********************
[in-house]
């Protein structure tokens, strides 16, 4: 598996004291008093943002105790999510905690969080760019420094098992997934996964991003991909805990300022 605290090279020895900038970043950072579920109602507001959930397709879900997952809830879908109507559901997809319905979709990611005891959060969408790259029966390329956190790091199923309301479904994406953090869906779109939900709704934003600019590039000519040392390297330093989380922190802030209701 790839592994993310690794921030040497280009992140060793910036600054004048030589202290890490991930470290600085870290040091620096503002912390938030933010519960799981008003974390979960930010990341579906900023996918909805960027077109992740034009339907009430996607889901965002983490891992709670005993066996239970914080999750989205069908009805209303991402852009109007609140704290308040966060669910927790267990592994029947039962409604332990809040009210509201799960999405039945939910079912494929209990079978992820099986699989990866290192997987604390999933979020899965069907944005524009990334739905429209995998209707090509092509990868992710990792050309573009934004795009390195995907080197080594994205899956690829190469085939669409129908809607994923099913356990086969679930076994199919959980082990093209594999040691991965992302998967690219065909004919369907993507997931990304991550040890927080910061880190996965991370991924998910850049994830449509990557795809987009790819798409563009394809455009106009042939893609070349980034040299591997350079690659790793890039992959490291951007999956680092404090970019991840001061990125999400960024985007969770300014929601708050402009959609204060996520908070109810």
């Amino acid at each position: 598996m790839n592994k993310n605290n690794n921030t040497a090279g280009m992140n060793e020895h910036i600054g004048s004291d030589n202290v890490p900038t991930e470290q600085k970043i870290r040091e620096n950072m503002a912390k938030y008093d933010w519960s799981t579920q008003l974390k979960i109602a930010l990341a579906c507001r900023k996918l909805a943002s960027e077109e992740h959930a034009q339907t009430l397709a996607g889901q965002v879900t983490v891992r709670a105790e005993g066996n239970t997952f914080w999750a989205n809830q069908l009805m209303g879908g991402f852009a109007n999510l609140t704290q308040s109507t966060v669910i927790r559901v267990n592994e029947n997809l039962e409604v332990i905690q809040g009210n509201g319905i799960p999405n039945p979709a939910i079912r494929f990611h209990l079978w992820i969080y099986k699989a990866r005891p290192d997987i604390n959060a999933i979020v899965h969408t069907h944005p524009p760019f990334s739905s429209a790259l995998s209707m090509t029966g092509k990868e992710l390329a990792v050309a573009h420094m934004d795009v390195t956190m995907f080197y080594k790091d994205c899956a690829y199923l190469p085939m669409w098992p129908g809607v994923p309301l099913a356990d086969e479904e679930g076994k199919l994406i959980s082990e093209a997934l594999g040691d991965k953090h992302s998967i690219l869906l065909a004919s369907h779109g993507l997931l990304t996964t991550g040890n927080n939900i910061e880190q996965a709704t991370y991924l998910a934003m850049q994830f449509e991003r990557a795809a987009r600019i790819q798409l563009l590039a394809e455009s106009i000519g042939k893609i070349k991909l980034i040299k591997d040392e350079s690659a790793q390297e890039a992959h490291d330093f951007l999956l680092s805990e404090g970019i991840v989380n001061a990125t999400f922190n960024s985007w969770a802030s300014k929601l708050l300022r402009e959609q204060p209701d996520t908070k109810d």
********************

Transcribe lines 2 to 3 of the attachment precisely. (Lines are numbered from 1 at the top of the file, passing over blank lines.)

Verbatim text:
């Protein structure tokens, strides 16, 4: 598996004291008093943002105790999510905690969080760019420094098992997934996964991003991909805990300022 605290090279020895900038970043950072579920109602507001959930397709879900997952809830879908109507559901997809319905979709990611005891959060969408790259029966390329956190790091199923309301479904994406953090869906779109939900709704934003600019590039000519040392390297330093989380922190802030209701 790839592994993310690794921030040497280009992140060793910036600054004048030589202290890490991930470290600085870290040091620096503002912390938030933010519960799981008003974390979960930010990341579906900023996918909805960027077109992740034009339907009430996607889901965002983490891992709670005993066996239970914080999750989205069908009805209303991402852009109007609140704290308040966060669910927790267990592994029947039962409604332990809040009210509201799960999405039945939910079912494929209990079978992820099986699989990866290192997987604390999933979020899965069907944005524009990334739905429209995998209707090509092509990868992710990792050309573009934004795009390195995907080197080594994205899956690829190469085939669409129908809607994923099913356990086969679930076994199919959980082990093209594999040691991965992302998967690219065909004919369907993507997931990304991550040890927080910061880190996965991370991924998910850049994830449509990557795809987009790819798409563009394809455009106009042939893609070349980034040299591997350079690659790793890039992959490291951007999956680092404090970019991840001061990125999400960024985007969770300014929601708050402009959609204060996520908070109810």
């Amino acid at each position: 598996m790839n592994k993310n605290n690794n921030t040497a090279g280009m992140n060793e020895h910036i600054g004048s004291d030589n202290v890490p900038t991930e470290q600085k970043i870290r040091e620096n950072m503002a912390k938030y008093d933010w519960s799981t579920q008003l974390k979960i109602a930010l990341a579906c507001r900023k996918l909805a943002s960027e077109e992740h959930a034009q339907t009430l397709a996607g889901q965002v879900t983490v891992r709670a105790e005993g066996n239970t997952f914080w999750a989205n809830q069908l009805m209303g879908g991402f852009a109007n999510l609140t704290q308040s109507t966060v669910i927790r559901v267990n592994e029947n997809l039962e409604v332990i905690q809040g009210n509201g319905i799960p999405n039945p979709a939910i079912r494929f990611h209990l079978w992820i969080y099986k699989a990866r005891p290192d997987i604390n959060a999933i979020v899965h969408t069907h944005p524009p760019f990334s739905s429209a790259l995998s209707m090509t029966g092509k990868e992710l390329a990792v050309a573009h420094m934004d795009v390195t956190m995907f080197y080594k790091d994205c899956a690829y199923l190469p085939m669409w098992p129908g809607v994923p309301l099913a356990d086969e479904e679930g076994k199919l994406i959980s082990e093209a997934l594999g040691d991965k953090h992302s998967i690219l869906l065909a004919s369907h779109g993507l997931l990304t996964t991550g040890n927080n939900i910061e880190q996965a709704t991370y991924l998910a934003m850049q994830f449509e991003r990557a795809a987009r600019i790819q798409l563009l590039a394809e455009s106009i000519g042939k893609i070349k991909l980034i040299k591997d040392e350079s690659a790793q390297e890039a992959h490291d330093f951007l999956l680092s805990e404090g970019i991840v989380n001061a990125t999400f922190n960024s985007w969770a802030s300014k929601l708050l300022r402009e959609q204060p209701d996520t908070k109810d």